Who are you being today? I find this question a good wake up to cut through our own BS and begin noticing how we are actually living our lives.
We can get caught in old ideas of who we think we are or who we’ve never quite been. I used to be a freelance writer before I was a yoga teacher and I’ve carried that idea of myself with me even though the writing I’ve done the last eight years has mostly been corporate writing, not writing that challenges me to reveal some truth, something of myself.
I find myself wanting to write more, but there’s a great distance between wanting to and actually sitting myself down in a chair and doing it.
So last week, I set an intention to spend an hour a day. The first day, I got home from teaching my clients and I found myself completely exhausted. I sat on my couch and in that moment I felt like I only had enough energy to turn on the TV and lie back.
But I had this question my teacher had asked me in my head: Who am I being right now? And, oh man, while I so wanted to give in and just watch TV, I did not like the sound of actually being that person.
So I sat myself before my computer for an hour each day last week. And in that process of sitting myself down, confronting the writer I think I could be with the writer I am right now, which is rough and quite unorganized, I started to become. I started to feel that this is not where I want it but I am being a writer.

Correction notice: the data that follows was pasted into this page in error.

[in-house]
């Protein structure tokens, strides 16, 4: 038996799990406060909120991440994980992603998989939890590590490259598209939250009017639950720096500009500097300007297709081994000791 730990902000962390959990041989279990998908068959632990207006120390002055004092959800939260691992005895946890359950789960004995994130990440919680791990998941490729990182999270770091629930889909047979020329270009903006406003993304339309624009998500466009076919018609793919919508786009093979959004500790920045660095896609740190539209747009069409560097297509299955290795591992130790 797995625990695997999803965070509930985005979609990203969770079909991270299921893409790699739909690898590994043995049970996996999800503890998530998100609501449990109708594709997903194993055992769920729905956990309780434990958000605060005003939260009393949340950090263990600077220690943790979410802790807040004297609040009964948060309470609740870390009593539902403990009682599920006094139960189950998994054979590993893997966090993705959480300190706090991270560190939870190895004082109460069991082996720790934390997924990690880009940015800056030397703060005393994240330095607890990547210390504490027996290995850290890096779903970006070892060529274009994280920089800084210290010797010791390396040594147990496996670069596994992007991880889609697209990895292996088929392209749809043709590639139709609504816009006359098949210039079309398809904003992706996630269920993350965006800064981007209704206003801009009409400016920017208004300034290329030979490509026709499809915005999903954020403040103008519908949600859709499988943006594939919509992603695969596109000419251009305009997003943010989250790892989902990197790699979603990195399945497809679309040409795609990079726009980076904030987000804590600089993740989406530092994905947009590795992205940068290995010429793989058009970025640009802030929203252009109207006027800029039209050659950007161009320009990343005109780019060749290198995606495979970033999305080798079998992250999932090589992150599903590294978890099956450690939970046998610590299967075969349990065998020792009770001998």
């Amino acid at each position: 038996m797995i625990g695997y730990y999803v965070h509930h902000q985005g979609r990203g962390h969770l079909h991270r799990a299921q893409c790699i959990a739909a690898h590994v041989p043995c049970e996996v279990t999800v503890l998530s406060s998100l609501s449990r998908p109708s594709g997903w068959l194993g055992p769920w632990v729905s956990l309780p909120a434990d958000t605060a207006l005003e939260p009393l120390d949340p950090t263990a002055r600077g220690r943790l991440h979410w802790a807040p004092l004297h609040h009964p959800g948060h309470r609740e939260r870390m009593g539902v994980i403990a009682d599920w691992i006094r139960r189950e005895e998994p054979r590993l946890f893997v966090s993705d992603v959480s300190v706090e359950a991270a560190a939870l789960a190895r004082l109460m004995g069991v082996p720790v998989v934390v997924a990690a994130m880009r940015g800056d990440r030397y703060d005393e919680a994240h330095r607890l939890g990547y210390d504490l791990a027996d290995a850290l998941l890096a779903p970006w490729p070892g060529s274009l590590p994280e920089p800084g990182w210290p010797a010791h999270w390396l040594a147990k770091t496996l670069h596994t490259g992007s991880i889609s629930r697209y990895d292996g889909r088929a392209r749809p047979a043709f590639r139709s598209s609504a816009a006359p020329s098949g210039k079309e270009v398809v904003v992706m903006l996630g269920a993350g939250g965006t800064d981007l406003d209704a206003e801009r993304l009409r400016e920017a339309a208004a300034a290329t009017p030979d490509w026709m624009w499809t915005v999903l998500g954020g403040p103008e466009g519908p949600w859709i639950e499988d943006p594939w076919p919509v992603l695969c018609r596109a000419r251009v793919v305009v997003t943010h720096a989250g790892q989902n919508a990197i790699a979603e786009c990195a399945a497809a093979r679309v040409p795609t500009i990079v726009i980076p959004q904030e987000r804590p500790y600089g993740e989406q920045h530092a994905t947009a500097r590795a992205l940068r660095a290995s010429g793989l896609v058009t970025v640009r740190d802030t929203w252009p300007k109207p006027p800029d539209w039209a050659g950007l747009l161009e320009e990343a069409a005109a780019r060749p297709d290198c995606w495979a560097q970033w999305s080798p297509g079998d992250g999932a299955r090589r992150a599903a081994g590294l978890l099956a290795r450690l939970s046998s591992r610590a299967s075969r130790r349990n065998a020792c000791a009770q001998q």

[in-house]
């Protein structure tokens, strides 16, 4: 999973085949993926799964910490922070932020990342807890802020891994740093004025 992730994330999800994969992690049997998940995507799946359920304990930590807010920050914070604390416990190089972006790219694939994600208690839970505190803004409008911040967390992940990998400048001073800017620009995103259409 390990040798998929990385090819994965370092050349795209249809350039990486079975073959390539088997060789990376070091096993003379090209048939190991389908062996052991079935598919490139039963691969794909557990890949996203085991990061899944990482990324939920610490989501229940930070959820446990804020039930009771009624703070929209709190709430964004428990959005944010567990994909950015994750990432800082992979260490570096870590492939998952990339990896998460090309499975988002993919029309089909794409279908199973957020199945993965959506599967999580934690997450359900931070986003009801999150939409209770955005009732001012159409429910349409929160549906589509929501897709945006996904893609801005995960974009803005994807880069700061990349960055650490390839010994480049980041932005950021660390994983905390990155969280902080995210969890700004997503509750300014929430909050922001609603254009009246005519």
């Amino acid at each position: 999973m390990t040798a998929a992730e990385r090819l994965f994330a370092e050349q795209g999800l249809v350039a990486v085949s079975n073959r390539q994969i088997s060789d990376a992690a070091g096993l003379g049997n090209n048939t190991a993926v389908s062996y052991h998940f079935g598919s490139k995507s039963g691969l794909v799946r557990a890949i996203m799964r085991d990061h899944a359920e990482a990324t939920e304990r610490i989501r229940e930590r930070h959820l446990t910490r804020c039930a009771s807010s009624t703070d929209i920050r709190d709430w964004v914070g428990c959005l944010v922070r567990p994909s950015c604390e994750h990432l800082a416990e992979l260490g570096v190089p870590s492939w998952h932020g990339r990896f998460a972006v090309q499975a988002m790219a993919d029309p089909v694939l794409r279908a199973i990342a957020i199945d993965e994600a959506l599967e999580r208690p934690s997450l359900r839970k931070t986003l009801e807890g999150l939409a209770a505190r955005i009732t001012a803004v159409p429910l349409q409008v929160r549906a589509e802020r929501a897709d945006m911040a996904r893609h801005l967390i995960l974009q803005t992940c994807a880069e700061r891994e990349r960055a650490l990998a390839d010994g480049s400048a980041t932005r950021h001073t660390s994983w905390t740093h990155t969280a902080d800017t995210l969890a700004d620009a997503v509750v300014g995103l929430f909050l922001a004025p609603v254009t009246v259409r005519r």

We can take that question deeper into all areas of our life. Am I actually being a loving person or are my actions oblivious to myself and others? Am I being nice but not truthful in my relationships so that there’s no realness in them?
This question asks us to dare to look at who we are actually being. It’s not easy. It’s uncomfortable to start seeing the distance between who we are being vs. who we think ourselves to be.
But if we dare to ask, we can start to set off in that direction. Before I taught yoga, I remember being in a Pilates session and seeing myself in the mirror, how my body did not move how I thought it did. I thought I had grace, the mirror told me a different story. But it wasn’t the end of the story. It was the start of me learning to connect to my body. And that story changed.
In some areas of our life, we may not know how to bridge the distance between who we are and who we want to be. We may have to learn something. Yoga is saying if we stay focused on being who we want to be, our vision will become clearer. We will get closer to being who we want to be. We will become the change we wish to see.